What was lost in the rejection of Sunningdale

Vincent Browne, is clearly irked by a reference in a recent Daily Ireland article to Gerry Fitt as an ‘Uncle Tomas’ figure in Irish nationalism. In response he asks what benefits Nationalism accrued from Sinn Fein and the IRA’s rejection of the Sunningdale Agreement (subs needed):

…there are a few elements to the Belfast Agreement that were not in the Sunningdale agreement – a more robust commitment to human rights and a commitment to devolve policing powers, but did they make such a difference? Or more particularly, did the difference go anywhere near justifying the slaughter of more than 1,000 people, the maiming of thousands of others and the ruination of countless lives?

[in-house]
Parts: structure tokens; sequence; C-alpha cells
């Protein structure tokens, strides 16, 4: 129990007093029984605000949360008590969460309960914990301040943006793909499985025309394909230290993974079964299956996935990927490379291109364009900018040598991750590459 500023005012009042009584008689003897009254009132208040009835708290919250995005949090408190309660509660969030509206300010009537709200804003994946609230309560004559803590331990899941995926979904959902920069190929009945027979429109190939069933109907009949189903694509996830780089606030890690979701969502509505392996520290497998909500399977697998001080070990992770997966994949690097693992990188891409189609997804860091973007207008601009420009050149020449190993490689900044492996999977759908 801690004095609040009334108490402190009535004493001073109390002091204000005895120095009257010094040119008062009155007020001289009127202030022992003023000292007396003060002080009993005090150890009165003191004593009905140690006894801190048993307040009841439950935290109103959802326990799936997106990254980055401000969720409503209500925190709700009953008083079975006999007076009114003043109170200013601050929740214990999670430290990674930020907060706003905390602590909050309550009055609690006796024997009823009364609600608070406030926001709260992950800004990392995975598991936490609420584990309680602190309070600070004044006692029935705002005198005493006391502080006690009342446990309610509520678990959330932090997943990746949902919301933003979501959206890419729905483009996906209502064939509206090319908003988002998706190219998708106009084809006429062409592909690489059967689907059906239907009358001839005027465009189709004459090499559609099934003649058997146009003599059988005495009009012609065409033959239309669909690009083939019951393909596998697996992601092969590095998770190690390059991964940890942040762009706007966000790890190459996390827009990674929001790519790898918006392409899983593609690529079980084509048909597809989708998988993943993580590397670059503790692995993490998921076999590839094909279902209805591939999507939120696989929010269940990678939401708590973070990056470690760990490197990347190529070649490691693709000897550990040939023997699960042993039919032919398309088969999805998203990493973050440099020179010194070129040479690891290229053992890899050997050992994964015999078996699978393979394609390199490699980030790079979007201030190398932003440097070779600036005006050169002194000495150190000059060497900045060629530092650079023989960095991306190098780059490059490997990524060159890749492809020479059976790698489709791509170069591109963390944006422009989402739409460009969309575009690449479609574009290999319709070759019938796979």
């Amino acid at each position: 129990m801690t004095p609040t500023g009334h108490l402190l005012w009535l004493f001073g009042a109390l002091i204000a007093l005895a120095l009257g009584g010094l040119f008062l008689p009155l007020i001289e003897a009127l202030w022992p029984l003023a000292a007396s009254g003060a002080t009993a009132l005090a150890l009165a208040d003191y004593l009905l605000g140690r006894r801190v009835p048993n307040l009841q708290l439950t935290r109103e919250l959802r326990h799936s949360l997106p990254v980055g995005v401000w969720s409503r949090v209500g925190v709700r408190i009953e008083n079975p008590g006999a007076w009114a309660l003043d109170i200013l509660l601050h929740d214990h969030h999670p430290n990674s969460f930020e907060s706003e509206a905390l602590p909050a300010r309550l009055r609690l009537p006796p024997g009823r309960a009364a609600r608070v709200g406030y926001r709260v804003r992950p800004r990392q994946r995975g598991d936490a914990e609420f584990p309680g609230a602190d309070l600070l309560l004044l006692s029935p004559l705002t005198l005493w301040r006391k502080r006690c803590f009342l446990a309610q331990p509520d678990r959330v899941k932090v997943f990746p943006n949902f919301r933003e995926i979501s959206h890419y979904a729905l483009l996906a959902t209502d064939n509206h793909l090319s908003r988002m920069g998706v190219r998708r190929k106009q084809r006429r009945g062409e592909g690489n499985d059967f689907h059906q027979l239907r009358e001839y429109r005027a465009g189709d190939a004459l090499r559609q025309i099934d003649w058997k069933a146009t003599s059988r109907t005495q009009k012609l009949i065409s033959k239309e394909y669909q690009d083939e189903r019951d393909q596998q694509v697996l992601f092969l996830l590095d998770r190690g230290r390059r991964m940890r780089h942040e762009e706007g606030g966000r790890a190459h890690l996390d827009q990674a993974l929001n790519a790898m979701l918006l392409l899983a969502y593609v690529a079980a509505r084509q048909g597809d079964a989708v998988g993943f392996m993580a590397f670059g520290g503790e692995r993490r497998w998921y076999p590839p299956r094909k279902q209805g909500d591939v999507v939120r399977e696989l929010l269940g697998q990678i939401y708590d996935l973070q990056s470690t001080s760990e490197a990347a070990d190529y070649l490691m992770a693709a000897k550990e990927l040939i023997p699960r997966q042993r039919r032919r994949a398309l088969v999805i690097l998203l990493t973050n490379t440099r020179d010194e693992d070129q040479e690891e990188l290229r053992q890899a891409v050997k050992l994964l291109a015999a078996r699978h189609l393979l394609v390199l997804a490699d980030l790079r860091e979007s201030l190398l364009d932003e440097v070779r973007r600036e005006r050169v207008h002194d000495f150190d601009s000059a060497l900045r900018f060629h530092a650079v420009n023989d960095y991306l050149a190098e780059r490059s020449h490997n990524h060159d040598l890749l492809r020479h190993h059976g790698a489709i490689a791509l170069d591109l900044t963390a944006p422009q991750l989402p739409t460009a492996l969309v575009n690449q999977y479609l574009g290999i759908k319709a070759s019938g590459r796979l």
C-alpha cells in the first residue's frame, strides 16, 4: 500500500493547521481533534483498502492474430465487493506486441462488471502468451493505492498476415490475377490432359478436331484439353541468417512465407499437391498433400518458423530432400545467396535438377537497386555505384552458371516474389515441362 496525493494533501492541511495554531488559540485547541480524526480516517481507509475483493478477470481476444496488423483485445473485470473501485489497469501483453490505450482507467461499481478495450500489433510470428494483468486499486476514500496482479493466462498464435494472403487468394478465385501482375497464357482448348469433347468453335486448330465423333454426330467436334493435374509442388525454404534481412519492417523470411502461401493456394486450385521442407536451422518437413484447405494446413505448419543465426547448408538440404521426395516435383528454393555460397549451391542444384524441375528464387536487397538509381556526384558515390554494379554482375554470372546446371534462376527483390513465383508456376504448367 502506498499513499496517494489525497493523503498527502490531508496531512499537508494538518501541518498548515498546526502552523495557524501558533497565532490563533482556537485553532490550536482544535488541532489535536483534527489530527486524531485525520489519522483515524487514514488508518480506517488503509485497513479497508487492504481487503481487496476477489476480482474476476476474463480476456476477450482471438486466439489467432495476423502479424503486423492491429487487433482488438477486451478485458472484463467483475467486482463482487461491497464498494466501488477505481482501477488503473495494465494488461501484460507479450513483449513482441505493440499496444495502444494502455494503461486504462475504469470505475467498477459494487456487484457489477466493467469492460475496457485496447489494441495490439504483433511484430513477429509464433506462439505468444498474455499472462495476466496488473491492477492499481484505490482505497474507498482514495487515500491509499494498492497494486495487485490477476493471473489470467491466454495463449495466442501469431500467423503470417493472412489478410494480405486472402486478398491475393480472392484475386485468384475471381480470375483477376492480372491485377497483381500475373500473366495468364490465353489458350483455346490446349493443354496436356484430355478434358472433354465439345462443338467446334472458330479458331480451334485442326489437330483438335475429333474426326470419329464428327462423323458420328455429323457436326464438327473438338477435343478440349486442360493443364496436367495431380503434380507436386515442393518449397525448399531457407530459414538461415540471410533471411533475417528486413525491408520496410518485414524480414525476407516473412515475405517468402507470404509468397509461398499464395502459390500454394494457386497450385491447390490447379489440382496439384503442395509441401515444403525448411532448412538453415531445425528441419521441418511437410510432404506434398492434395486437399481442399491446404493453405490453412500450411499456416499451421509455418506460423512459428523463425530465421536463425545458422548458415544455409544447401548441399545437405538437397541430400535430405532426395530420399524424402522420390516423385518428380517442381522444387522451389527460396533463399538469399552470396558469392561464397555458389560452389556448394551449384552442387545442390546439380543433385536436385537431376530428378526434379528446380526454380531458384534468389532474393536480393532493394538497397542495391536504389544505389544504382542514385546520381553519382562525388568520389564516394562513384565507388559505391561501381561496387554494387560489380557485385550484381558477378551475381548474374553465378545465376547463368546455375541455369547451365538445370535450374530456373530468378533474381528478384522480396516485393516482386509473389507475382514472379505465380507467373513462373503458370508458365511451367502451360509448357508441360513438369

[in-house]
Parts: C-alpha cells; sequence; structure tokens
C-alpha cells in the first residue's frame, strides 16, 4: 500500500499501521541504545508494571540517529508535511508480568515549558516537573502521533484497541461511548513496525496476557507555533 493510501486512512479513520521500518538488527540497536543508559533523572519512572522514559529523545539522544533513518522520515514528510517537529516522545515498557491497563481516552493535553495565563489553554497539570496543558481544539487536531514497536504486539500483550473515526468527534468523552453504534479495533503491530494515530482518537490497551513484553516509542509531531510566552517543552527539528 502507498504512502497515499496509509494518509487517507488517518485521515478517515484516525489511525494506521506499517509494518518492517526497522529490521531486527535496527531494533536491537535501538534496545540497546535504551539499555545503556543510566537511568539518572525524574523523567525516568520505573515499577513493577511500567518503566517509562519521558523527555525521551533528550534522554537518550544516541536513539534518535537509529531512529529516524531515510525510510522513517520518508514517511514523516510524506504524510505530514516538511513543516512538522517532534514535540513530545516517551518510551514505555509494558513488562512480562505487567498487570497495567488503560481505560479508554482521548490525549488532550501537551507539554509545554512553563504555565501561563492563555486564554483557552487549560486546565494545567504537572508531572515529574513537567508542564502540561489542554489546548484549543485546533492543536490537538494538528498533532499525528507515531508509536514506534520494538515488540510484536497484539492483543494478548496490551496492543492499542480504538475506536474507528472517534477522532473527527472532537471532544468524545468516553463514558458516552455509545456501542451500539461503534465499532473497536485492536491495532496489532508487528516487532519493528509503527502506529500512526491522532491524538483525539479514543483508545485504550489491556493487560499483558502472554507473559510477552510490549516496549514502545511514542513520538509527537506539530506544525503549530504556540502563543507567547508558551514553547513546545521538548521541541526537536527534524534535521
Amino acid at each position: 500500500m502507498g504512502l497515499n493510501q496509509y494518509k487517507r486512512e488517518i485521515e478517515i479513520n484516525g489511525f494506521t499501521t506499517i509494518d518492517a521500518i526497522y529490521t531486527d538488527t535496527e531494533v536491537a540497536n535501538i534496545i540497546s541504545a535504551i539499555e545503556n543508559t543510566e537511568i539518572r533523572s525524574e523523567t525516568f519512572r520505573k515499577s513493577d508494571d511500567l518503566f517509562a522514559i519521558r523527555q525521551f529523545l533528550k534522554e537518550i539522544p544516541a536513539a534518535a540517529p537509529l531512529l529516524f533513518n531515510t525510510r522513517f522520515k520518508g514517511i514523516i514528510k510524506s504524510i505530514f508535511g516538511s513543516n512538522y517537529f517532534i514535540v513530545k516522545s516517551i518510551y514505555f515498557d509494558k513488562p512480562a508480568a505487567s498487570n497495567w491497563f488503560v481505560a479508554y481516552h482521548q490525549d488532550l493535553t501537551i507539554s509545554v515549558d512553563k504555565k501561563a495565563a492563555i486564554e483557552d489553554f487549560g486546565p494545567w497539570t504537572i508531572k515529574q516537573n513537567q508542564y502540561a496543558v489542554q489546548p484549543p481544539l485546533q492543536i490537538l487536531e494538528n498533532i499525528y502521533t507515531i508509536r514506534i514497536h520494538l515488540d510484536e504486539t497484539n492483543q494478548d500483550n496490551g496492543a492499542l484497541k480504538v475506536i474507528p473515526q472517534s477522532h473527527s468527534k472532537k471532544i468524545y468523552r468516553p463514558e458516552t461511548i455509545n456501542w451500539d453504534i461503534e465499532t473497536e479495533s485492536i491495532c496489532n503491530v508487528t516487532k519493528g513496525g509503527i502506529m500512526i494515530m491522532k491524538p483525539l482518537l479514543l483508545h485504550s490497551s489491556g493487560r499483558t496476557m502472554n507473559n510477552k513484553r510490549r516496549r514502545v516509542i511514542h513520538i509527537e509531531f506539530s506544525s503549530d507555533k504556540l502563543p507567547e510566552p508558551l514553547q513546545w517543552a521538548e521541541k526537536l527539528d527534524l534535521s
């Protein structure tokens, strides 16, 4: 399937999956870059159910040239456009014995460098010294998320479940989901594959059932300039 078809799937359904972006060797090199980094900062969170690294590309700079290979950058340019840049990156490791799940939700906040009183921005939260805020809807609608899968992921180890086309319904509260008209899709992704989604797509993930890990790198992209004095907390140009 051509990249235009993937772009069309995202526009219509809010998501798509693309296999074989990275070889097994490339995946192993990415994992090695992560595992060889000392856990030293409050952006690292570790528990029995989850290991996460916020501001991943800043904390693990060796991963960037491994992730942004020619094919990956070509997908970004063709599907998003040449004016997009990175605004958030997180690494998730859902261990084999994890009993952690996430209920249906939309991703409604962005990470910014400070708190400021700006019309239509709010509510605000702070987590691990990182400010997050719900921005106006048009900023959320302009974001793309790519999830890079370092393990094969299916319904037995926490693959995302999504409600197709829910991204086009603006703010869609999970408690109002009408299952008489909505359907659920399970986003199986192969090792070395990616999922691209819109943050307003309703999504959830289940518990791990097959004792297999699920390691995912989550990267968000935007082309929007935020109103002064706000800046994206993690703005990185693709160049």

Gerry Fitt was among the first to protest about nationalists being at the back of the bus and, had more people paid heed to him from the time he went to Westminster in 1965, there might not have been anything like the carnage that followed. Gerry Fitt did protest about the Saracens and the torture and internment, but that is forgotten for he also condemned the barbarity of the IRA.

After a while Gerry Fitt saw only that barbarity and none of the other injustices and, to that extent, was partial. But how about those who now, with the benefit of dispassionate hindsight, remember only the injustices of Stormont and of the viciousness and arbitrariness of the British military response to the IRA campaign, and not at all the crimes against humanity perpetrated by the IRA? Had Gerry Fitt’s politics been given time to mobilise, might not thousands of lives been saved?